Minisymposium lectures

Estimating importation cases using mobility data

Asami Anzai

true  Friday, 14:00 ! Ongoingin  Room 118for  30min

Background Mobility restrictions were commonly used to limit interaction with other people and stop the spatial spread of the COVID-19 infection. A statistical model was developed to estimate the number of imported cases in each Japanese prefecture using epidemiological data and inter-prefectural mobility.

Methods The inter-prefectural mobility rate based on mobile phone data and prevalence estimates in the origin prefectures was used to predict the number of imported cases crossing prefectural borders. Using surveillance data of cases with a history of inter-prefectural travel, the simplistic model was quantified. The impact of the mobility rate and prevalence at the origin on imported cases was then explored with simulations.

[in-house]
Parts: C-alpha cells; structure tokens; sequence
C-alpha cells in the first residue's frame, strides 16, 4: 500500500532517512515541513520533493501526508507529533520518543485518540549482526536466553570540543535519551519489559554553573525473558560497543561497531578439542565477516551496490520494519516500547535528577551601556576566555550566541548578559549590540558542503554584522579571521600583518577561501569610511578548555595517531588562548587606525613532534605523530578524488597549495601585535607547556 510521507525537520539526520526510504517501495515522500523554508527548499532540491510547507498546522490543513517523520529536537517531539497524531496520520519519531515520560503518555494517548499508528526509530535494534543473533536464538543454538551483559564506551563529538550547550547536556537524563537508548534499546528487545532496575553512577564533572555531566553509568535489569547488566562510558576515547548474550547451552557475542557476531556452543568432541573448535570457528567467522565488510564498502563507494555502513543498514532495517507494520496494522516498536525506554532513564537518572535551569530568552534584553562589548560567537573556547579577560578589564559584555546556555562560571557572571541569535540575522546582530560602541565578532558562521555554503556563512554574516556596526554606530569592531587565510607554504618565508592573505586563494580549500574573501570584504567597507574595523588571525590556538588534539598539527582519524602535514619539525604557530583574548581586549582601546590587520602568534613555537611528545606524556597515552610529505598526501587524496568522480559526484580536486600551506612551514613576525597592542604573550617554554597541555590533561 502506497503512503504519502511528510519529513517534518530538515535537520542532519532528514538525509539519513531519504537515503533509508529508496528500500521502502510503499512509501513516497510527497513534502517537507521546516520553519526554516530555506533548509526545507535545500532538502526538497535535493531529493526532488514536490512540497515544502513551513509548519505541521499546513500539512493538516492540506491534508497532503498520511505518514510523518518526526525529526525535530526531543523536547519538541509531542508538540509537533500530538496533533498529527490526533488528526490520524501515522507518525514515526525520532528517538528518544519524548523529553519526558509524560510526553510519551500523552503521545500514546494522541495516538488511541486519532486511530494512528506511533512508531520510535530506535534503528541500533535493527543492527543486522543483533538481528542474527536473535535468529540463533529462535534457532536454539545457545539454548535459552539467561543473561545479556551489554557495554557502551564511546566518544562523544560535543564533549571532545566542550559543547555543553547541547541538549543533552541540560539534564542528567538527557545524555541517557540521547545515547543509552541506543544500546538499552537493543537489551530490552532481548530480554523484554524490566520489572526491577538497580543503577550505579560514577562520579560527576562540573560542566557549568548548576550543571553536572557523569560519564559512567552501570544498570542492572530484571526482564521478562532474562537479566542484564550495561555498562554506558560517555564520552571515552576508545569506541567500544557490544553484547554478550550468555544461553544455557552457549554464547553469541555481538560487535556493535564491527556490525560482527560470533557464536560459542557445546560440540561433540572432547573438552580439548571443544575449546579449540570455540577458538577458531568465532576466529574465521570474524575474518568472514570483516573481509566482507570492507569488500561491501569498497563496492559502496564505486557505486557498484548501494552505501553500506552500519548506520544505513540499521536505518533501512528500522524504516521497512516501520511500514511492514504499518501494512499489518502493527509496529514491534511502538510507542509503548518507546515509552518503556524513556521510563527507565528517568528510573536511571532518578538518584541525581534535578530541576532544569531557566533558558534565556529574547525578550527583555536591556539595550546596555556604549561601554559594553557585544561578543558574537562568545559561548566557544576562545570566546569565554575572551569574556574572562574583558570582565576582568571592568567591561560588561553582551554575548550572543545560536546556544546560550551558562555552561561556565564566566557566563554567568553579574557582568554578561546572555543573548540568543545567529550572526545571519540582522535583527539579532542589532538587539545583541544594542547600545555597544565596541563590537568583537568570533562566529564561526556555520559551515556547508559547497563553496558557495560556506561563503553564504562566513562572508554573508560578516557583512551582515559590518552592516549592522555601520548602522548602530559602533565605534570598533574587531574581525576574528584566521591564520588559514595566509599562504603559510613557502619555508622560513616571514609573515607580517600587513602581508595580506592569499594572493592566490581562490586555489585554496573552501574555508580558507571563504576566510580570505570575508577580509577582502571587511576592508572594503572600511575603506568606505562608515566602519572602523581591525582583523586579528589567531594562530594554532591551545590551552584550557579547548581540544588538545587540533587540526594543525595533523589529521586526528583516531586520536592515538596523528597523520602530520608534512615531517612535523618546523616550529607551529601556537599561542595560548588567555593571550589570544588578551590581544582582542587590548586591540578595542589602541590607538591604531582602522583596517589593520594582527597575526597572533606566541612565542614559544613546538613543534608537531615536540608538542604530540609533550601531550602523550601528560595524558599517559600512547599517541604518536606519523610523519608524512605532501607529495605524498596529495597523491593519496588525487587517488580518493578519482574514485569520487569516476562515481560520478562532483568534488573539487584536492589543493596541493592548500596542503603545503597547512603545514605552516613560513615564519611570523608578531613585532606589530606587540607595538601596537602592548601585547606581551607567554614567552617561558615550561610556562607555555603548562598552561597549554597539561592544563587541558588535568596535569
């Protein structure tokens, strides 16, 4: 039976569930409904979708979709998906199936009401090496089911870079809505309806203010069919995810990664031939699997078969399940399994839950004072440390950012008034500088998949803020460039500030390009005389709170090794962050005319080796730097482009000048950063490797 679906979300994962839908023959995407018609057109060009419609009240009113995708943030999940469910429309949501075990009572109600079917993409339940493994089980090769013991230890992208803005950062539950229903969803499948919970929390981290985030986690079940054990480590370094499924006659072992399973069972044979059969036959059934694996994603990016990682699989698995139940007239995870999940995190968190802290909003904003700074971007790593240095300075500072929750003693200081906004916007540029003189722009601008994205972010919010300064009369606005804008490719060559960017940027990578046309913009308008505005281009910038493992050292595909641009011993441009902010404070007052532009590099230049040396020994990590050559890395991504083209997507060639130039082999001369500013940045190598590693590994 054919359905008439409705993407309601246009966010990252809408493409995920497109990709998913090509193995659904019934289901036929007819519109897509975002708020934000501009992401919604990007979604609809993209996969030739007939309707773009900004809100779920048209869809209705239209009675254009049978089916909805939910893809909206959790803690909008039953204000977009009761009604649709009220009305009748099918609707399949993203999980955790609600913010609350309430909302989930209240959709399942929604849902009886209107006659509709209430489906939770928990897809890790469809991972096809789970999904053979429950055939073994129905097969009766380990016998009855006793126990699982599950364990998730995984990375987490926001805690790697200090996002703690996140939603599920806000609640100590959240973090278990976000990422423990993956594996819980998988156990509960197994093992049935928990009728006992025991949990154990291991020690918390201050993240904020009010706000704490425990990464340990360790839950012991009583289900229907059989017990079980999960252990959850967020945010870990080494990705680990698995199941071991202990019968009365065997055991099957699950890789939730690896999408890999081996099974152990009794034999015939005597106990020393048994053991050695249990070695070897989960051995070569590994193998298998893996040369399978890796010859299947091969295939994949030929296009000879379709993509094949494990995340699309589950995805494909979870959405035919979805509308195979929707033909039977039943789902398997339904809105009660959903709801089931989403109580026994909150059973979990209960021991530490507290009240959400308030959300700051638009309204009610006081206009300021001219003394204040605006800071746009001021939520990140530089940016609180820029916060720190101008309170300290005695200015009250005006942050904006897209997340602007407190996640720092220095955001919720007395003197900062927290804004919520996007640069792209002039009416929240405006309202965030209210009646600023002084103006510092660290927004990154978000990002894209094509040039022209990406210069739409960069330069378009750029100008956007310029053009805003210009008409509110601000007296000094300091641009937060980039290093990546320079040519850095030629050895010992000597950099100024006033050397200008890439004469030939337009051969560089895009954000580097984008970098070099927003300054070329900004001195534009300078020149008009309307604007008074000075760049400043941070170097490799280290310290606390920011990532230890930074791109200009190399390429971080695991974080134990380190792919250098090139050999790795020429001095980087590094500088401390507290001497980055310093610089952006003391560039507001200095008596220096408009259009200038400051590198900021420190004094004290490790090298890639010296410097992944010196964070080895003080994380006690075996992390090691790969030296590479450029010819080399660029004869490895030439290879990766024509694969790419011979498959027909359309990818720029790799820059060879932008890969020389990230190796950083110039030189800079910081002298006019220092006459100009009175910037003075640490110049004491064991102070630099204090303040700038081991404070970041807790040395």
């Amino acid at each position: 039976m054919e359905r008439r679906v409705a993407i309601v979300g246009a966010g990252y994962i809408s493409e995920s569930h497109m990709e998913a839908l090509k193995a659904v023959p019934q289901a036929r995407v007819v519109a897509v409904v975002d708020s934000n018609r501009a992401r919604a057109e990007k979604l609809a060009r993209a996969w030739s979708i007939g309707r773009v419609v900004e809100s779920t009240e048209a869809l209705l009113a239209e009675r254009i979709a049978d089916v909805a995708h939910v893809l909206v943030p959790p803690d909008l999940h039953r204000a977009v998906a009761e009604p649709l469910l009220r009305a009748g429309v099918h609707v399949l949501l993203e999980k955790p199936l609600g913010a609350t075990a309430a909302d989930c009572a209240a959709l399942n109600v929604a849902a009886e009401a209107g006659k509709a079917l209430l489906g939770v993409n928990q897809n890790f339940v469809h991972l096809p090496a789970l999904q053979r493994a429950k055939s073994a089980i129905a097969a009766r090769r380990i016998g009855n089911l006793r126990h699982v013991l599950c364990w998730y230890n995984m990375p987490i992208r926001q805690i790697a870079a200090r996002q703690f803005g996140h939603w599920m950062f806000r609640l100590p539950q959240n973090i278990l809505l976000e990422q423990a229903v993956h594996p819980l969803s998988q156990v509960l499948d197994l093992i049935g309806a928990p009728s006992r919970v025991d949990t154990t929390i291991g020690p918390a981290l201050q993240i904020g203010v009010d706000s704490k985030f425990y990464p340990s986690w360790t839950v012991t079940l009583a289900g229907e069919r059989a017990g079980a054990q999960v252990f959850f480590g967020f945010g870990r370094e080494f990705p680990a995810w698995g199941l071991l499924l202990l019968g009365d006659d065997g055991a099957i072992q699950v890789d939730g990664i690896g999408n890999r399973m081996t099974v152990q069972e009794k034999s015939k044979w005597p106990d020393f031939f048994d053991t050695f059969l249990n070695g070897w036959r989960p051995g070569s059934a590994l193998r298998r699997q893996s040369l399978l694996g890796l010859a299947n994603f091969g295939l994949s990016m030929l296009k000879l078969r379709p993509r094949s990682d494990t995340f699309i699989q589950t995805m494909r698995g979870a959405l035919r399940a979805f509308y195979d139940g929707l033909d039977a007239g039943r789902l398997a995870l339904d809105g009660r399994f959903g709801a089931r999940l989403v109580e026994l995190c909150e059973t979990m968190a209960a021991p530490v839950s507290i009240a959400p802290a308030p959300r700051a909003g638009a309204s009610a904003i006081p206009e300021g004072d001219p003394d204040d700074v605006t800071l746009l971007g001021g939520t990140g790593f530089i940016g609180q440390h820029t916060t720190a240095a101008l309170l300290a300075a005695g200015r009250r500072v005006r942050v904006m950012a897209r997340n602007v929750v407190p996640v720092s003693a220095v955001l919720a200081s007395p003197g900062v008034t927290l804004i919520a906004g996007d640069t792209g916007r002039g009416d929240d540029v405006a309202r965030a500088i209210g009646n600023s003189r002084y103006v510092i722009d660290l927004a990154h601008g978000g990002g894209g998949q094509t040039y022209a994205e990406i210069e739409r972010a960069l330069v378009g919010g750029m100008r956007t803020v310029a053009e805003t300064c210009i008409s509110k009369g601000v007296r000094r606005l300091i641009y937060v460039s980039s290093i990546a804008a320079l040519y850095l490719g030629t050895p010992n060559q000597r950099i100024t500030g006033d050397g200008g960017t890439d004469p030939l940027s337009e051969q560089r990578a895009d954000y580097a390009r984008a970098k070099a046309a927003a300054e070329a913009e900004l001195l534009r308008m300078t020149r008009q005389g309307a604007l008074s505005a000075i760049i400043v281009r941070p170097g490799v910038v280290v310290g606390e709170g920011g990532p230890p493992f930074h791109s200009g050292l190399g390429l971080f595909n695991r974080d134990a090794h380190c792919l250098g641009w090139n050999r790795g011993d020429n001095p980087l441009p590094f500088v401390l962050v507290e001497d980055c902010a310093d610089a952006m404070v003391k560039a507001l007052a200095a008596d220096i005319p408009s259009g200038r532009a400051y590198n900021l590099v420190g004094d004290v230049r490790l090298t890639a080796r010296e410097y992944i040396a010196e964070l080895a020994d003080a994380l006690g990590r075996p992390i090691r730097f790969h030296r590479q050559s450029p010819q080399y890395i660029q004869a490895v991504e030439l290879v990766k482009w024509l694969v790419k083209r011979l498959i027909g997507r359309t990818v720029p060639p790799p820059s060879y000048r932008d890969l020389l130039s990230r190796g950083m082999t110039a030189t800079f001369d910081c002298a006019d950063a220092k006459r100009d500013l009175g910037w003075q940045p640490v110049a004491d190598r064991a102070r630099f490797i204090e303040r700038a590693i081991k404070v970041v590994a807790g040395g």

Results Compared with the observed number of imported cases, the overall pattern was captured over time. Although Hokkaido and Okinawa are northernmost and southernmost prefectures, respectively, they were sensitive to differing prevalence rates in Tokyo and Osaka and the mobility rate. Other prefectures were also sensitive to mobility change, assuming that an increment in the mobility rate was seen in all prefectures.

Conclusions Our findings indicate the need to account for the weight of an inter-prefectural mobility network when implementing human mobility-related countermeasures. If the mobility rate were maintained lower than the observed rate, the number of imported cases could have been maintained at lower levels than the observed, potentially preventing the unnecessary spatial spread of COVID-19 in late 2020.

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